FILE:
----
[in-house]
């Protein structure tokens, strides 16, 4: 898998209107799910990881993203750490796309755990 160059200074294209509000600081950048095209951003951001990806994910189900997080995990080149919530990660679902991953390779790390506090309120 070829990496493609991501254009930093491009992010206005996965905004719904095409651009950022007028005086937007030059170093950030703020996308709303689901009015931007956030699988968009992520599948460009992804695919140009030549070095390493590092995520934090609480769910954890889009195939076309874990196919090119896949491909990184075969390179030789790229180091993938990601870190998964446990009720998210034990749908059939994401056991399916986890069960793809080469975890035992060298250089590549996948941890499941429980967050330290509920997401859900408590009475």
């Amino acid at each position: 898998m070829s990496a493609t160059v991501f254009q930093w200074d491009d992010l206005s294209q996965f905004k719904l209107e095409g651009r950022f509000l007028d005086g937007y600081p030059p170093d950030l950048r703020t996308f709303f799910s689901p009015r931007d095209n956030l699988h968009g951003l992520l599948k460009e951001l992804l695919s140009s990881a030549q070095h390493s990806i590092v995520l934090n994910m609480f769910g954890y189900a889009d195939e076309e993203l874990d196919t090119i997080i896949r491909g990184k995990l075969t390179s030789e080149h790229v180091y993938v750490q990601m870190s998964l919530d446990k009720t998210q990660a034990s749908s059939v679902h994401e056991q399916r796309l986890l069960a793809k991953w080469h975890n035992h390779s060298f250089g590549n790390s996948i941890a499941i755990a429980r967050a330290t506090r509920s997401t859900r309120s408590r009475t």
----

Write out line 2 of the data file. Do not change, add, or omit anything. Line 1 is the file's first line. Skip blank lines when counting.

């Protein structure tokens, strides 16, 4: 898998209107799910990881993203750490796309755990 160059200074294209509000600081950048095209951003951001990806994910189900997080995990080149919530990660679902991953390779790390506090309120 070829990496493609991501254009930093491009992010206005996965905004719904095409651009950022007028005086937007030059170093950030703020996308709303689901009015931007956030699988968009992520599948460009992804695919140009030549070095390493590092995520934090609480769910954890889009195939076309874990196919090119896949491909990184075969390179030789790229180091993938990601870190998964446990009720998210034990749908059939994401056991399916986890069960793809080469975890035992060298250089590549996948941890499941429980967050330290509920997401859900408590009475």